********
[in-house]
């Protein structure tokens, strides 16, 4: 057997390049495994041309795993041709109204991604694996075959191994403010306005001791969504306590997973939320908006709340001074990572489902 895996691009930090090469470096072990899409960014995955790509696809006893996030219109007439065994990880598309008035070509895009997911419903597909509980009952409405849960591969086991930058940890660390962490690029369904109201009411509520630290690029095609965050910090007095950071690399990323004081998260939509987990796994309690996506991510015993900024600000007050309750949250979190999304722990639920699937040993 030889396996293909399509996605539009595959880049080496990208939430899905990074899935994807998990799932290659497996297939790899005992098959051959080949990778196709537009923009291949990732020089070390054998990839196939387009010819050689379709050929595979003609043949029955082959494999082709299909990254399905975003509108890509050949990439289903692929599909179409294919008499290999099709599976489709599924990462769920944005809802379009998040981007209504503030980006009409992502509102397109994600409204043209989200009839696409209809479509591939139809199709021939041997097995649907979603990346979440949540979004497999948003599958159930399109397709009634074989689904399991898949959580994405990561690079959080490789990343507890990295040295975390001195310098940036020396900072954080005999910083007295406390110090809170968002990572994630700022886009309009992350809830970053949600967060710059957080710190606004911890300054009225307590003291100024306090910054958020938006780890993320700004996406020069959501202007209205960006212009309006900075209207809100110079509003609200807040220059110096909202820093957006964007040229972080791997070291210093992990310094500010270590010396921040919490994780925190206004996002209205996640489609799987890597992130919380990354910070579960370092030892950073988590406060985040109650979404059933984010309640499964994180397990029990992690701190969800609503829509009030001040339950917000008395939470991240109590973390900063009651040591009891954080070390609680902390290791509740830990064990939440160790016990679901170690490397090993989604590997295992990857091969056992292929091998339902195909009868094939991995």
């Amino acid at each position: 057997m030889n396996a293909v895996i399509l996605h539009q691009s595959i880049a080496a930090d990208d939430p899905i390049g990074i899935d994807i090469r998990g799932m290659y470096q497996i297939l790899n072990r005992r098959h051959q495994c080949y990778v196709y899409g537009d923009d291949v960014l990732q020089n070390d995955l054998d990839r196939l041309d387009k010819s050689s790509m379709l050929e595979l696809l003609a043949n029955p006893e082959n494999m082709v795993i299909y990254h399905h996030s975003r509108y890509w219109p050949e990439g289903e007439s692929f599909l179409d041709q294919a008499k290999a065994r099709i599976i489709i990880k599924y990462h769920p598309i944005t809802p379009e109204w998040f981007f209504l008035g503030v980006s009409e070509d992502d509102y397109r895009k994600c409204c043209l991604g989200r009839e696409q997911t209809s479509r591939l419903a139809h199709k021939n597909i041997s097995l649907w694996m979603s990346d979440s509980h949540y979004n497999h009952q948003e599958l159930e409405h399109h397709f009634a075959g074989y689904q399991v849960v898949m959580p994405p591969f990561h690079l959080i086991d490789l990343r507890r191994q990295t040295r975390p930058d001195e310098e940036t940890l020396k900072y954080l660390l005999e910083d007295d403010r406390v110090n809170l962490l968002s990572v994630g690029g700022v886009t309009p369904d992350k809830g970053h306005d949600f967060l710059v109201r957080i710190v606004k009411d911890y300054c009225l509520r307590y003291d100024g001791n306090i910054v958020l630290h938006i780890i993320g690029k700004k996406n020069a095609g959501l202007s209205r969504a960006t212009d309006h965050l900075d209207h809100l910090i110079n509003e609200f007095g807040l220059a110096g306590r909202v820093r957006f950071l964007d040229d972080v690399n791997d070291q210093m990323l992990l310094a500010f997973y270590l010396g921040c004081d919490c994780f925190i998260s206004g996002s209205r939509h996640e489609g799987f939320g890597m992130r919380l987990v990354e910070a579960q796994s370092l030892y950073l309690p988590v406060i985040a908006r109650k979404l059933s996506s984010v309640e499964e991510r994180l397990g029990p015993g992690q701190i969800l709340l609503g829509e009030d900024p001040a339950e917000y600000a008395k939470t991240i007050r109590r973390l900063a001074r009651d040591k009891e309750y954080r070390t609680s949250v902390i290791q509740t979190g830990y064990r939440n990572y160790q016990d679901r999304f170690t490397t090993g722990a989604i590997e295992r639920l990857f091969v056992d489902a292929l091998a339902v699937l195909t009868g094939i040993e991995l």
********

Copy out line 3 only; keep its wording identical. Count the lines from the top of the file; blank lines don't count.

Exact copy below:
């Amino acid at each position: 057997m030889n396996a293909v895996i399509l996605h539009q691009s595959i880049a080496a930090d990208d939430p899905i390049g990074i899935d994807i090469r998990g799932m290659y470096q497996i297939l790899n072990r005992r098959h051959q495994c080949y990778v196709y899409g537009d923009d291949v960014l990732q020089n070390d995955l054998d990839r196939l041309d387009k010819s050689s790509m379709l050929e595979l696809l003609a043949n029955p006893e082959n494999m082709v795993i299909y990254h399905h996030s975003r509108y890509w219109p050949e990439g289903e007439s692929f599909l179409d041709q294919a008499k290999a065994r099709i599976i489709i990880k599924y990462h769920p598309i944005t809802p379009e109204w998040f981007f209504l008035g503030v980006s009409e070509d992502d509102y397109r895009k994600c409204c043209l991604g989200r009839e696409q997911t209809s479509r591939l419903a139809h199709k021939n597909i041997s097995l649907w694996m979603s990346d979440s509980h949540y979004n497999h009952q948003e599958l159930e409405h399109h397709f009634a075959g074989y689904q399991v849960v898949m959580p994405p591969f990561h690079l959080i086991d490789l990343r507890r191994q990295t040295r975390p930058d001195e310098e940036t940890l020396k900072y954080l660390l005999e910083d007295d403010r406390v110090n809170l962490l968002s990572v994630g690029g700022v886009t309009p369904d992350k809830g970053h306005d949600f967060l710059v109201r957080i710190v606004k009411d911890y300054c009225l509520r307590y003291d100024g001791n306090i910054v958020l630290h938006i780890i993320g690029k700004k996406n020069a095609g959501l202007s209205r969504a960006t212009d309006h965050l900075d209207h809100l910090i110079n509003e609200f007095g807040l220059a110096g306590r909202v820093r957006f950071l964007d040229d972080v690399n791997d070291q210093m990323l992990l310094a500010f997973y270590l010396g921040c004081d919490c994780f925190i998260s206004g996002s209205r939509h996640e489609g799987f939320g890597m992130r919380l987990v990354e910070a579960q796994s370092l030892y950073l309690p988590v406060i985040a908006r109650k979404l059933s996506s984010v309640e499964e991510r994180l397990g029990p015993g992690q701190i969800l709340l609503g829509e009030d900024p001040a339950e917000y600000a008395k939470t991240i007050r109590r973390l900063a001074r009651d040591k009891e309750y954080r070390t609680s949250v902390i290791q509740t979190g830990y064990r939440n990572y160790q016990d679901r999304f170690t490397t090993g722990a989604i590997e295992r639920l990857f091969v056992d489902a292929l091998a339902v699937l195909t009868g094939i040993e991995l």